- Padme’s looks are way to good to fit her independent strong character;
- Anakin is only expressing his passionate emotions by words rather than doing anything about them;
From the perspective of our previous discussion this sounds a lot as if the main complaints about this lovestory are actually (1) that Anakin realizes that anything beyond words will not have Padme’s consent and abides by that without hiding his true feelings and (2) that Padme, if she is not interested in Anakin’s advances should alter her wardrobe. Sounds familiar? I thought so! Note that Attack of the Clones does not portray Anakin as someone who excels at keeping his emotions under control. He actually commits a massacre exactly because he fails to do so. But at no point does he transgress against Padme to follow the strong and passionate emotions he is expressing to her in mere words. This then probably is the unease and the tension that the critics find so indigestible.
Also Plinkett’s criticism of the lovestory between Padme and Anakin is almost exclusively one that emphasizes how Padme breaks the gender stereotypes. Consider for example these:
- He claims Padme has no reason not to allow a romantic relationship! Does that mean he thinks female character should have a relationship unless they have a compelling reason beyond their control why they cannot?
- He complaims Padme nevertheless goes on romantic walks with Anakin and dresses up in a sexy feminine and exhuberant way. Does wardrobe imply implicit consent?
It is so totally obvious how Plinkett’s rant draws upon deep misogyny and prejudice regarding what females are and are not allowed to do within the presence of men. Because Padme behaves the way she does he calls her flat and uninteresting, just a few seconds after calling her a ‘cocktease’. Now it can’t be both, now can it? Oh yes it can … if your starting point is that a woman who does not give consent to romance on your medieval terms is thus by definition frigid and uninteresting. That is where this ‘film criticism’ is actually coming from.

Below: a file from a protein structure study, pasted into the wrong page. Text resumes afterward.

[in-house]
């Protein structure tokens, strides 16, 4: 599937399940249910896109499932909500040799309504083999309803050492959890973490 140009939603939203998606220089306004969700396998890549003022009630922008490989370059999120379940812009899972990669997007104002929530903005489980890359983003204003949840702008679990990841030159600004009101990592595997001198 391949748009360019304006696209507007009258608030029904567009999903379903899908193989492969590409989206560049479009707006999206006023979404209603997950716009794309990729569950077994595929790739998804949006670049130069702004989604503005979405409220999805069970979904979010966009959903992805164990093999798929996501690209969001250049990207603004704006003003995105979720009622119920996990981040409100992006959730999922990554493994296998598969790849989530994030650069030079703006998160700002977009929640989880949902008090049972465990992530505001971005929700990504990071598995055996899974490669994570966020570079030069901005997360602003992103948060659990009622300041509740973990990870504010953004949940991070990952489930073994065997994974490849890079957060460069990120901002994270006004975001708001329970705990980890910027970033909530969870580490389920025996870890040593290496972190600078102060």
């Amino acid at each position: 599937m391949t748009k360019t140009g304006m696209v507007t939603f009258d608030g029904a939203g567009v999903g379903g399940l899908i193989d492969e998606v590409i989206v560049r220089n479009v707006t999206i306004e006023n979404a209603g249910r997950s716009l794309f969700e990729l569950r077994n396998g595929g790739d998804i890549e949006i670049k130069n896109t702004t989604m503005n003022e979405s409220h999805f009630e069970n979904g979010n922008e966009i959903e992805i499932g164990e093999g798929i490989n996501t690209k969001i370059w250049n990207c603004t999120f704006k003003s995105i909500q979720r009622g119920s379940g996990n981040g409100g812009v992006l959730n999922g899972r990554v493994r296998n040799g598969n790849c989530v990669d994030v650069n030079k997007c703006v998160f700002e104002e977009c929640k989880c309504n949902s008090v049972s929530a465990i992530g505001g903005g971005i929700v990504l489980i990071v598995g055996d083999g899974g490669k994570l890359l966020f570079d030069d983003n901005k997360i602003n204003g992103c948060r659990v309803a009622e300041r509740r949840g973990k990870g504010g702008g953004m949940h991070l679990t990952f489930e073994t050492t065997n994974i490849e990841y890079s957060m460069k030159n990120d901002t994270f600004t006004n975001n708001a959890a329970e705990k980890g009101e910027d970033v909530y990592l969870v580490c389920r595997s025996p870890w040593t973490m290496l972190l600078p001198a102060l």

There is a second interesting part to this that emphasizes this even further. Because in the rejection by these critics of Padme’s character, her behaviour and the choices she makes regarding wardrobe and romance, they usually also explicitly voice a rejection for Anakin’s character. They call Anakin ‘creepy’ and/or ‘whiny’ because he utters his feelings for her in strong language yet does not act upon it. It is true that Anakin professes his love for Padme, he desire to have her, in strong physiological terms when he describes his bodily reactions to her presence. He avoids describing genital reactions but rather focusses on his body as a whole. He describes her presence as ‘intoxicating’ to Obi Wan and his inabillity to act on it as suffocating and painful to Padme herself. Yet he respects that fact that she does not consent to it. That, in the eyes of these critics, makes him ‘creepy’ and ‘whiny’. But why? Wouldn’t it be actually creepy if he did give in to his passions and did not respect her choice? That would actually have been creepy. Would it have been better if he had not expressed his strong emotions for her? Or would not doing so actually have been whiny? I think the criticism against Anakin’s behaviour levelled here draws on the same prejudice and misogyny: Anakin is a whiny, creepy, exactly because he does not transgress against her and simply takes her as … James Bond would have done only to see the non-consenting woman melt in his arms and give her consent post-fact. Of course in the real world that is just rape.
Just like Rey rejects Finn’s hand-holding and attempts at treating her as a damsel in distress, Padme refuses Anakin’s romance. Their refusals do not come from some compelling external force they cannot control but from within their own will. Again just like Rey, Padme does charm and kiss her counterpart but she does so on her own terms and on her own initiative. Padme takes on the part of a fighter, survivalist and warrior to a lesser extent than Rey does and she definitly does not completely take center stage like Rey and Jyn do. These critics, like many of the Prequel bashers before them, have gender issues they cannot get over.
Why do we have yet another female protagonist in Star Wars? Is there some on going political conspiracy headed by Kathleen Kennedy as some of these moronic critics conclude? Is Dave Filoni in on it too with his introduction of Ahsoka Tano in 2008 as the first female lead in Star Wars? Another girl who hardly ever needs saving and does quite a bit of it herself, thank you! No gentlemen, the answer is really very very simple! To paraphrase Canada’s first-minister Justin Trudeau: “Because it is 2016!”